One of the biggest problems about depressive episodes is that they can be insidious. They can sneak up silently and slowly, staying underneath any surface awareness until they’re well and truly entrenched. Mine are that way a lot; although I have a long list of items that I watch for as signs, I don’t catch them all. This happened recently, and was extremely distressing to not just me but to several of my friends and co-workers.
Fortunately, when it finally manifested itself openly, I hadn’t yet gotten down far enough to be unable to recognize what it was; thus I was able to take (and did take) immediate steps to address it.
There are any number of lists of depressive symptoms out there, and they’re fairly similar:
- Changes in sleep, appetite or weight
- Lack of concentration and ability to make decisions
- Loss of energy, both physical and mental
- Loss of interest in usual activities
- Feelings of sadness, hopelessness, or even suicidal thoughts
This isn’t a comprehensive list; nor is it a bad one. But it makes it clear one of the biggest problems when it comes to spotting a depressive episode: most of the symptoms are self-reported, and the rest are the kind that might not be spotted together. For example, co-workers might notice a lack of concentration but won’t realize there’s been a change in sleep; friends might notice that a person doesn’t come out with them as often, but won’t spot a sad mood.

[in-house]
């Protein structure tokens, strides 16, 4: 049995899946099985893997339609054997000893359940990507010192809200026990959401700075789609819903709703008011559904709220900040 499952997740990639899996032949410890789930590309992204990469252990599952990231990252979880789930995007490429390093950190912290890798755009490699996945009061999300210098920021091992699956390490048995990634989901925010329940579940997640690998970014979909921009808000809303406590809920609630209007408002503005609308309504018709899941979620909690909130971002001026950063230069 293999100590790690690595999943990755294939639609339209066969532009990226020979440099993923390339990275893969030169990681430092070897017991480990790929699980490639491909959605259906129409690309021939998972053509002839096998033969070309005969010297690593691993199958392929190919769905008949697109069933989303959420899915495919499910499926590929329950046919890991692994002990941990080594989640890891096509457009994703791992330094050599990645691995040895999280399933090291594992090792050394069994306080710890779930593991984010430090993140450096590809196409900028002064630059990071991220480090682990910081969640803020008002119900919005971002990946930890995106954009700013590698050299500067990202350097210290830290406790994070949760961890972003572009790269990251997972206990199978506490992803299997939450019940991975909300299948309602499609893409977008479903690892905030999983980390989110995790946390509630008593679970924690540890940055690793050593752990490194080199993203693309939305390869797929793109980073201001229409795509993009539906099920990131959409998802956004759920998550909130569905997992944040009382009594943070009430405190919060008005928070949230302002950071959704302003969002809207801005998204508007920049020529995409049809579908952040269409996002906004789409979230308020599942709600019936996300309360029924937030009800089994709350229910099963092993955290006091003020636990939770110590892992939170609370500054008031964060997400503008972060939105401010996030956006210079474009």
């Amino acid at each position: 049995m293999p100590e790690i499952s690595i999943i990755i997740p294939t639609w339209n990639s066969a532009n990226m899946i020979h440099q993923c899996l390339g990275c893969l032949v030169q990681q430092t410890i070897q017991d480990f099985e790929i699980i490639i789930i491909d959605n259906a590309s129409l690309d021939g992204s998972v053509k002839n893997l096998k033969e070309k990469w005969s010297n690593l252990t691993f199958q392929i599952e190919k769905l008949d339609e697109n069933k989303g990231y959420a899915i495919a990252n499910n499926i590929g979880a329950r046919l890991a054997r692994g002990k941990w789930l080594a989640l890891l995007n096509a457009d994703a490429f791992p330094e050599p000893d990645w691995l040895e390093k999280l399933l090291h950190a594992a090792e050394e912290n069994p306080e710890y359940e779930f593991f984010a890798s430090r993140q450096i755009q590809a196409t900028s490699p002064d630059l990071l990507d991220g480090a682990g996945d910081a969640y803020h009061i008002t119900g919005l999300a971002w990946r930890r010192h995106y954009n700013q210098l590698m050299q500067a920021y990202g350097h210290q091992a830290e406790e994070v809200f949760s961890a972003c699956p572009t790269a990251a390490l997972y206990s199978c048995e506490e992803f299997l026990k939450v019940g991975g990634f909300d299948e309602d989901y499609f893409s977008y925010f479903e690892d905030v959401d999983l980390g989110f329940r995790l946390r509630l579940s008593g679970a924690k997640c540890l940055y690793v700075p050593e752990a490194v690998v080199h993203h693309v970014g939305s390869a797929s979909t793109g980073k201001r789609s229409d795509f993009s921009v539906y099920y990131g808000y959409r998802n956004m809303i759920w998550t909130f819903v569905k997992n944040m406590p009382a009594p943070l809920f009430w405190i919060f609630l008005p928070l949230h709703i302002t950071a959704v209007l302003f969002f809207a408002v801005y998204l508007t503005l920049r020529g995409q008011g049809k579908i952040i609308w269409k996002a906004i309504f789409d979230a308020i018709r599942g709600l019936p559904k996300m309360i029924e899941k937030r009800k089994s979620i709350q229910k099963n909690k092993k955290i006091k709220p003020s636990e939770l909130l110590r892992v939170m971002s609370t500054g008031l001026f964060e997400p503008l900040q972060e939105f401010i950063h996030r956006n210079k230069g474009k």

Making things worse is the fact that these symptoms can look different in different people, and even in the same person at different times or stages of life. The signs of a previous depressive episode often aren’t the same signals that precede a new one. People who suffer from depression have to be constantly vigilant about any sort of change.
Complicating the matter is that other disorders can masquerade as depression. This is frustrating for those of us who have depression because people “offer to help” by trying to explain the depression away as something else entirely. The insidiousness sneaks in when someone with depression thinks they’re going into another episode and it turns out to really be something else. This has happened to me too; it took years for my treating providers to figure out that I also have a vitamin D deficiency (I now take supplements).
The final complication, and the one that did me in this time, is that sometimes depressive episodes really do have an external trigger. In my case, there were internal triggers, but I also went through some external ones: a major announcement and change at work, a change in the location of the cat room where I volunteer (leading to me dropping off the calendar), and the purchase of a new car. This combination doesn’t score particularly high on the traditional stress inventories, but it was still three major changes in a very short time, which can lead to a bout of situational depression.
All of these factors contribute to making depression a complicated disease; the symptoms are constantly changing, the manifestations are different; and sometimes even normal life events can serve as a trigger. This constant flux is another reason why depression is so insidious: just when you think you’ve got yourself worked out, it finds another way to attack.
I don’t find it odd at all that many people with depression use demonic imagery to describe the disease. Demons aren’t easily defeated; they can adjust and change over time in response to the defenses against them. They’re insidious. Depression is the same way, and that makes it a lifetime struggle instead of a simple event to be worked through.